There has been much debate in recent years as to how eating close to bedtime impacts weight loss and overall health.
Numerous sources state differing claims from either side of the fence…
A general consensus is that keeping caloric intake reduced in the last hours before resting fares well for weight loss and management.
That said, there are various factors to consider; what works best for one individual may not be ideal for your lifestyle. There are also several valid arguments in defense of a small bedtime snack.
A Closer Look at the Pros and Cons of Eating Before Bedtime
Certain implications are attached to either fasting or having a snack before getting to sleep.
Both options deserve a proper examination. In fact, unique health benefits accompany each choice.
An informative read found on WebMD entitled “Diet Truth or Myth: Eating at Night Causes Weight Gain” reports that, in the long run, weight control basically equates to physical activity levels alongside portion sizes and overall meal contents.(1)
Why Fast Prior to Sleeping?
Numerous dietitians and wellness experts have championed this method over the years.
It also has yielded favorable results to countless individuals seeking sustainable weight loss. This proves effective for a whole multitude of reasons.
Nonetheless, it’s not recommended that you try to fall asleep starving.(2,3,4)
Eating too close to bedtime increases the risk of heartburn.
According to an article found on Mercola’s web page, “The Dangers of Eating Late at Night,” late night food consumption is often to blame for acid reflux and heartburn.(5)
All of the unpleasant and seemingly minor symptoms aside, acid reflux also happens to increase your risk of esophageal cancer.
What’s more, acid reflux has been linked to asthma.
Having a later dinnertime or making it the most sizeable portion of your day is not advocated for weight loss.
The vast research concludes that the timing of your meals is equally important to portion size.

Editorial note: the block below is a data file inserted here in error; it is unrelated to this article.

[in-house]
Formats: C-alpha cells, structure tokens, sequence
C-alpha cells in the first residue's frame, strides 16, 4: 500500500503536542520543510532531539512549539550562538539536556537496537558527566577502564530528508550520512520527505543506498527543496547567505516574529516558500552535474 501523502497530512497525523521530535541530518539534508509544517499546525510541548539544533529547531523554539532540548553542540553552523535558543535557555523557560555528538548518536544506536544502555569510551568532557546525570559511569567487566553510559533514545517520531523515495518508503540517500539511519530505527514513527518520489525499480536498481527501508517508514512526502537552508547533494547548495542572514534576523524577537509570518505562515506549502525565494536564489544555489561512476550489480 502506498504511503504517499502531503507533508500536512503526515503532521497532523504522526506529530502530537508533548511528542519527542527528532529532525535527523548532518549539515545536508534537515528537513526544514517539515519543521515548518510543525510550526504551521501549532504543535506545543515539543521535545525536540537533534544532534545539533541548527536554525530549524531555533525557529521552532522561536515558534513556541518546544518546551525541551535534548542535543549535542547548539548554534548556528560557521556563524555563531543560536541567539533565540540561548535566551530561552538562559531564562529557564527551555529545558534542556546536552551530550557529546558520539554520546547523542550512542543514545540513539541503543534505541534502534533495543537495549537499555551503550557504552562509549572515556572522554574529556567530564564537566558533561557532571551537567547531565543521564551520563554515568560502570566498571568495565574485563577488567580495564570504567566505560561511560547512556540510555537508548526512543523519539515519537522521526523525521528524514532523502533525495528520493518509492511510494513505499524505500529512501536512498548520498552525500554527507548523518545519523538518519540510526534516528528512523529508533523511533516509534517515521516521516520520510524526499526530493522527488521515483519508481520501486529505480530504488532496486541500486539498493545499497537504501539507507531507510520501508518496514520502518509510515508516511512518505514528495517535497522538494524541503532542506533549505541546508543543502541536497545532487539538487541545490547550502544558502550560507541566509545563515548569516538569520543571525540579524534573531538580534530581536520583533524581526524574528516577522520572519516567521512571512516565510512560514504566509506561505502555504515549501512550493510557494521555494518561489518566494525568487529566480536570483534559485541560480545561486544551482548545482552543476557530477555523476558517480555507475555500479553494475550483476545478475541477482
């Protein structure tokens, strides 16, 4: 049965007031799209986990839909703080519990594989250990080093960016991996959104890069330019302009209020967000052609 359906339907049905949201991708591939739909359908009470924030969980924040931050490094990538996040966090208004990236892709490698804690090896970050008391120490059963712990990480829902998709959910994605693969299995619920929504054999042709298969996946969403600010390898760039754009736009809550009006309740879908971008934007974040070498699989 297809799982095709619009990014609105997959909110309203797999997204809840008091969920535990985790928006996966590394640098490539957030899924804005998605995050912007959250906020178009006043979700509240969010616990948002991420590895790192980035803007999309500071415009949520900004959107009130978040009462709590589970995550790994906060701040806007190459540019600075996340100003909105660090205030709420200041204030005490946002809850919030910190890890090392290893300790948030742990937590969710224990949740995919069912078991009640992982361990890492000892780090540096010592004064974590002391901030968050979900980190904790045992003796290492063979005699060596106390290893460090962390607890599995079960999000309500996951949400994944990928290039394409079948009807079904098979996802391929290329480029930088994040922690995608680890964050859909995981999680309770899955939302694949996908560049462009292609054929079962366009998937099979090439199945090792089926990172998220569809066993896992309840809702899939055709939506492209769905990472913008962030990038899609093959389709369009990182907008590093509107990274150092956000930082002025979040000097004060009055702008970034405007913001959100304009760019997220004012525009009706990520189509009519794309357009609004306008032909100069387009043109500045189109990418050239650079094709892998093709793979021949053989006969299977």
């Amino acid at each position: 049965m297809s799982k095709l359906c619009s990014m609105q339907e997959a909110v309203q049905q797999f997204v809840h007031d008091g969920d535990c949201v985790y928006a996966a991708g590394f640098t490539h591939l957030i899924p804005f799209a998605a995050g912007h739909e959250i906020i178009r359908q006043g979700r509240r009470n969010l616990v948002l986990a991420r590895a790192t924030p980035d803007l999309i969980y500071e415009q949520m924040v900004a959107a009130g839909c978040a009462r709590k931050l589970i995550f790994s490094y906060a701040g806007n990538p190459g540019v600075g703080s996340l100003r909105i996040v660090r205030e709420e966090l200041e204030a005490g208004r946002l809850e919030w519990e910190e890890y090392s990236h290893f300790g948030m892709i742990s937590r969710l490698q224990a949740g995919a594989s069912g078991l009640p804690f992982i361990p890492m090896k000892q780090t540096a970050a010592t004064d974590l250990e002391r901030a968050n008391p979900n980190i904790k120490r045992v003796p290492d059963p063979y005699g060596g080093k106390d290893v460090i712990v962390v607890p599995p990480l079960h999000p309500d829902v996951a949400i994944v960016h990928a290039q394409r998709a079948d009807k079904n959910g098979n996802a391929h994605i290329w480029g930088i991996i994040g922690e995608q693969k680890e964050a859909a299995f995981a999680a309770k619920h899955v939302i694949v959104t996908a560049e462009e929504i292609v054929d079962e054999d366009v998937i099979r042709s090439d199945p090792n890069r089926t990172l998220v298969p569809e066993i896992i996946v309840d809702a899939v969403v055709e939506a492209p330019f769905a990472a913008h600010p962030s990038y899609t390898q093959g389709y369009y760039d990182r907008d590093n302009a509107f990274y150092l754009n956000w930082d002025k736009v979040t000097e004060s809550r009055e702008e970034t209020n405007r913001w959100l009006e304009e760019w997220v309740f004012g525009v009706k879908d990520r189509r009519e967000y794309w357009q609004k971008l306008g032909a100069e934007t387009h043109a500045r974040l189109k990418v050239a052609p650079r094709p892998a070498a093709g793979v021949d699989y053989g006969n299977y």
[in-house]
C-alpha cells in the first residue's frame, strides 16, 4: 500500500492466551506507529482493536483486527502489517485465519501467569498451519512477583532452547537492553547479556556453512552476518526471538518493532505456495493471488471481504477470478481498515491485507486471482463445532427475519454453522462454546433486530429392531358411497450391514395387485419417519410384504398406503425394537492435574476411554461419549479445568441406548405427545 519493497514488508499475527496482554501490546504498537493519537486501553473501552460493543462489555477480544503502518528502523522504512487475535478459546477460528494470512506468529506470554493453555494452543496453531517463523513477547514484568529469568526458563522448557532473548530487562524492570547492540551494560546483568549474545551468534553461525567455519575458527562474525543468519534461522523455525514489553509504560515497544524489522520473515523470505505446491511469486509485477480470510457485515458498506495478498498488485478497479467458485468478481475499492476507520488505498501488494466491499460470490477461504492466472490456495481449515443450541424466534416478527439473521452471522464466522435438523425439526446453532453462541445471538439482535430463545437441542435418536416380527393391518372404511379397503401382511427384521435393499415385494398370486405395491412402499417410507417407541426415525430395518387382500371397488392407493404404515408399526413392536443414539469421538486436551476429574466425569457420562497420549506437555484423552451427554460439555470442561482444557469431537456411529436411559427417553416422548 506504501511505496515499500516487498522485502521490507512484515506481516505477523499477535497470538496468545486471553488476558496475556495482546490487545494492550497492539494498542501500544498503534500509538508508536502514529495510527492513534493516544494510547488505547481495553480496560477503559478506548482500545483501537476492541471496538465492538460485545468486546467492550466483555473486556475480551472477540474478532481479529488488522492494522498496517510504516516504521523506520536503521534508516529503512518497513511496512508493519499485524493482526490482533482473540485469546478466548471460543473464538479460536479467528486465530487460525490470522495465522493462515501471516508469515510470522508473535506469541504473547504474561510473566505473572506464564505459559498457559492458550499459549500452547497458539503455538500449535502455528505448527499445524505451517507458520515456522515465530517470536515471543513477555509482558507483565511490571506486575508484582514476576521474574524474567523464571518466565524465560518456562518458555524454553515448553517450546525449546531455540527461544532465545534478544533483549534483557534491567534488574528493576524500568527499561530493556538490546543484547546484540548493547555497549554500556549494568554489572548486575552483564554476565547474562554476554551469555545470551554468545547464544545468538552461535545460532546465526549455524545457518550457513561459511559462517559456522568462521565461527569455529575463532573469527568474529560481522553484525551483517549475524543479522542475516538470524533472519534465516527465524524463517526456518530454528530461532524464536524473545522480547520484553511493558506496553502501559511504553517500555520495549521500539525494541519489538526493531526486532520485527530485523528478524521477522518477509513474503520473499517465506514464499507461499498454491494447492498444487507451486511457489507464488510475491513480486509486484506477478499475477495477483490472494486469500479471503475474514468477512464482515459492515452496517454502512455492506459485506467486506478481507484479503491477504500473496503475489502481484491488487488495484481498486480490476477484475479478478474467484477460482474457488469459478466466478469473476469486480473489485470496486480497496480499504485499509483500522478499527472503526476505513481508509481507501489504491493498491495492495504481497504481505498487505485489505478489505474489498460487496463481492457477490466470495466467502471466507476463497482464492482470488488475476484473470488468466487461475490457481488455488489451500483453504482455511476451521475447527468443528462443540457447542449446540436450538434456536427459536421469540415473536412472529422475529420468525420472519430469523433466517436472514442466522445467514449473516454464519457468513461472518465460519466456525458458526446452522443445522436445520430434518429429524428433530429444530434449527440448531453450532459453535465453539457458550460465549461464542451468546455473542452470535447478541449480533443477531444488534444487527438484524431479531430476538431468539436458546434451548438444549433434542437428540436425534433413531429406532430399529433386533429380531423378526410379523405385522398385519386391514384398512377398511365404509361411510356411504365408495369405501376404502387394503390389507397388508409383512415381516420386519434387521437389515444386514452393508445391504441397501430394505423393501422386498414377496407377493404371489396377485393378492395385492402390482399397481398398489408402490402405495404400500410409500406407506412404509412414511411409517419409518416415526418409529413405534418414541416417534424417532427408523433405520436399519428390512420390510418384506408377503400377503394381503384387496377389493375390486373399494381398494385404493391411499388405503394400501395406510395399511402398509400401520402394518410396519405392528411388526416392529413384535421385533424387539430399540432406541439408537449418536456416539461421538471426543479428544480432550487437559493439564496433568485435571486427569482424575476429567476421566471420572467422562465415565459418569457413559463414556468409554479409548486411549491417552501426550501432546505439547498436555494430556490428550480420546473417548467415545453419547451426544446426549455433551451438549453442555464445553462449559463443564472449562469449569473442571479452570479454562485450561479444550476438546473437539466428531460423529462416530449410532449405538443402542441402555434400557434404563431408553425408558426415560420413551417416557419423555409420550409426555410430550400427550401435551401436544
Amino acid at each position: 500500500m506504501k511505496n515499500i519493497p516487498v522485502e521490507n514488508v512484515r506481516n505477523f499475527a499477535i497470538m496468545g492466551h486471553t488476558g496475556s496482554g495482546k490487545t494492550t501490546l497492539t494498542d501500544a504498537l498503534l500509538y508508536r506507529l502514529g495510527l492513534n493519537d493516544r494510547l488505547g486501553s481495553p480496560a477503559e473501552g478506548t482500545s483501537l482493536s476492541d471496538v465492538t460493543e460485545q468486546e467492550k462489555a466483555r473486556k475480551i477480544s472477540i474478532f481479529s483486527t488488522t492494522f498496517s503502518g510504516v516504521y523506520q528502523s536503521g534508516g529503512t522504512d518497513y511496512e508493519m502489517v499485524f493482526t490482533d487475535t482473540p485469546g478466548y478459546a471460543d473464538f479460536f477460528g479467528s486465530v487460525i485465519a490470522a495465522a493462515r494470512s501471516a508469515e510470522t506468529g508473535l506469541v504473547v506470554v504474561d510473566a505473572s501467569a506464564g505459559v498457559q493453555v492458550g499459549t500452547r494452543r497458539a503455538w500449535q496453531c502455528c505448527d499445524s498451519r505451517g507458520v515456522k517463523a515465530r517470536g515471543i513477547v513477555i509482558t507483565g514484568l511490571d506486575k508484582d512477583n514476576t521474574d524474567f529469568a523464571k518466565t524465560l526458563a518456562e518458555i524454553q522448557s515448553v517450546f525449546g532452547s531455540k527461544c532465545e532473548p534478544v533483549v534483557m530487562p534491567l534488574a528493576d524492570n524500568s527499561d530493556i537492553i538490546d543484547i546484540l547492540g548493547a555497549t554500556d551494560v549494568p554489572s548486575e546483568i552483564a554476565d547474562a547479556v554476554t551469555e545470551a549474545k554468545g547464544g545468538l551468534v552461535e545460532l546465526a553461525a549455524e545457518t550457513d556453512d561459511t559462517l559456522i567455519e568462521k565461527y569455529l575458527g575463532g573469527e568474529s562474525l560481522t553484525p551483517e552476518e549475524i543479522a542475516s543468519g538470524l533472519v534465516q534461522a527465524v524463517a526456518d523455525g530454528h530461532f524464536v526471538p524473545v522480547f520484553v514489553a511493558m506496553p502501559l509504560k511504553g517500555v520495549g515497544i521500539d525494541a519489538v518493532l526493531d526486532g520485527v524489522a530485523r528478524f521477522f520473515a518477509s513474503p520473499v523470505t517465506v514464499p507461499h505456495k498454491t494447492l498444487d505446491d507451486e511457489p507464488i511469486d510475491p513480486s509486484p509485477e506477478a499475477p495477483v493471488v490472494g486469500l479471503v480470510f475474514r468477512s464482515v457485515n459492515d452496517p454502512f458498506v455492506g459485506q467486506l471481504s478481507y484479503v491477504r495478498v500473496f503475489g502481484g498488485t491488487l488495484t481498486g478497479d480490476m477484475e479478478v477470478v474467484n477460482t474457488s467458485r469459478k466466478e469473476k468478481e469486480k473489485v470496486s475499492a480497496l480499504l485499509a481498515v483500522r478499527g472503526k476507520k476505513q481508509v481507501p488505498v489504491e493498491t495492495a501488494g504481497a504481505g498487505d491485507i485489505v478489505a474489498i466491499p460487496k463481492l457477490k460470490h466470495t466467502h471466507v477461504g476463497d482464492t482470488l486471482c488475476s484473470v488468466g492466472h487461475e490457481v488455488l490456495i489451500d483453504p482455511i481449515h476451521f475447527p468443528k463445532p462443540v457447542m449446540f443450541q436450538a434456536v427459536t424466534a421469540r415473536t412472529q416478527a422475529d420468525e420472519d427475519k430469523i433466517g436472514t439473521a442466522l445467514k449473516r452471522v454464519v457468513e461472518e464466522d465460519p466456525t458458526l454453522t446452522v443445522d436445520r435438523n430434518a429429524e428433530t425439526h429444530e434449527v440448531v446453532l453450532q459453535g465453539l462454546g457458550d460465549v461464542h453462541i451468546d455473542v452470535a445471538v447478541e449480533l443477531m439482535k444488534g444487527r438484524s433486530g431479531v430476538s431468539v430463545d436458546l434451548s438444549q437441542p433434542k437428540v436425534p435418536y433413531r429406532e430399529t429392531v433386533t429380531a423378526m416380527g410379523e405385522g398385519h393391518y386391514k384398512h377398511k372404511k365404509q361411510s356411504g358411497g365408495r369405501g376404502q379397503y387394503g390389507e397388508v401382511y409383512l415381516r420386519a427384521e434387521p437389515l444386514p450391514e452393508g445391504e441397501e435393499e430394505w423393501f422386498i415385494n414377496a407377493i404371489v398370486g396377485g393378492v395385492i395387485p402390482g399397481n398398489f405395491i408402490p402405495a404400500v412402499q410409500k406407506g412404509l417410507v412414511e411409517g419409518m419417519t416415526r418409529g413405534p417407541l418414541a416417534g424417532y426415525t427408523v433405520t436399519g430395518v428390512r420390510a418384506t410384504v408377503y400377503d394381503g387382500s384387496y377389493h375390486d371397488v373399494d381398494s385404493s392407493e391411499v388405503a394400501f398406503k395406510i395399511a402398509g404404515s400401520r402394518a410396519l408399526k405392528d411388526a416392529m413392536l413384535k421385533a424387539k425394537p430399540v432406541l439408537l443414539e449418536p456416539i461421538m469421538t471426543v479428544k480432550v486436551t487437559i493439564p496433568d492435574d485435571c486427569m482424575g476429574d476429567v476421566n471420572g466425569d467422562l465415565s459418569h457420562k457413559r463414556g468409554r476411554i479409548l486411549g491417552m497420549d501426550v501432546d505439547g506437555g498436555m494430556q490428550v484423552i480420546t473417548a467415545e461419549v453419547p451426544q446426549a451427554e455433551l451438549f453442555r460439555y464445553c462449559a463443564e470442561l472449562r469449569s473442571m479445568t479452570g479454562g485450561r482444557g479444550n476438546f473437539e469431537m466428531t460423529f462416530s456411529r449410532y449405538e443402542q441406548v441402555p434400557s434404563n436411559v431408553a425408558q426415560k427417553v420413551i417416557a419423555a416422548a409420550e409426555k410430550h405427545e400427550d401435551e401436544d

Another article found on Washington Post, “Does Eating Your Biggest Meal at Dinner Make it Harder to Lose Weight?” reports on findings from a study relating to the issue.(6)
This study instructed some of the participants (all younger women, with an mean age of 33) to make lunch the largest meal of the day, whereas the remainder of the group was told to consume the most at dinnertime.
Ultimately, those who ate a more sizeable lunch were rewarded with further weight loss.
On average, the women who had more calories for dinner dropped 4 less pounds than other participants.
You might not crave breakfast if you eat too late at night.
Breakfast has been called the most important meal of the day for a reason. This is because your first meal is fully responsible for revving up your metabolism for the entire day.
It’s strongly advised to eat breakfast each morning; in time, you’ll wake up ready for the nutritional kickstart. When going to bed with a full stomach, there is less opportunity for your body to crave these essential calories first thing.
When there is more for the body to process around bedtime, falling asleep can be burdensome.
The human body utilizes enzymes that are circadian in operation.
Due to this, organs responsible for metabolic processes face difficulty when it comes to the coherence of handling said calories and sources of nutrients during later hours.
The majority of individuals who take in the better percentage of calories during later hours burn fewer calories when resting.
What if You Prefer a Snack Before Going to Sleep?
It’s entirely understandable how some people crave a treat before getting to sleep.
Perhaps you work in the evenings; in cases such as this one, a healthy weight can still be achieved through mindfulness.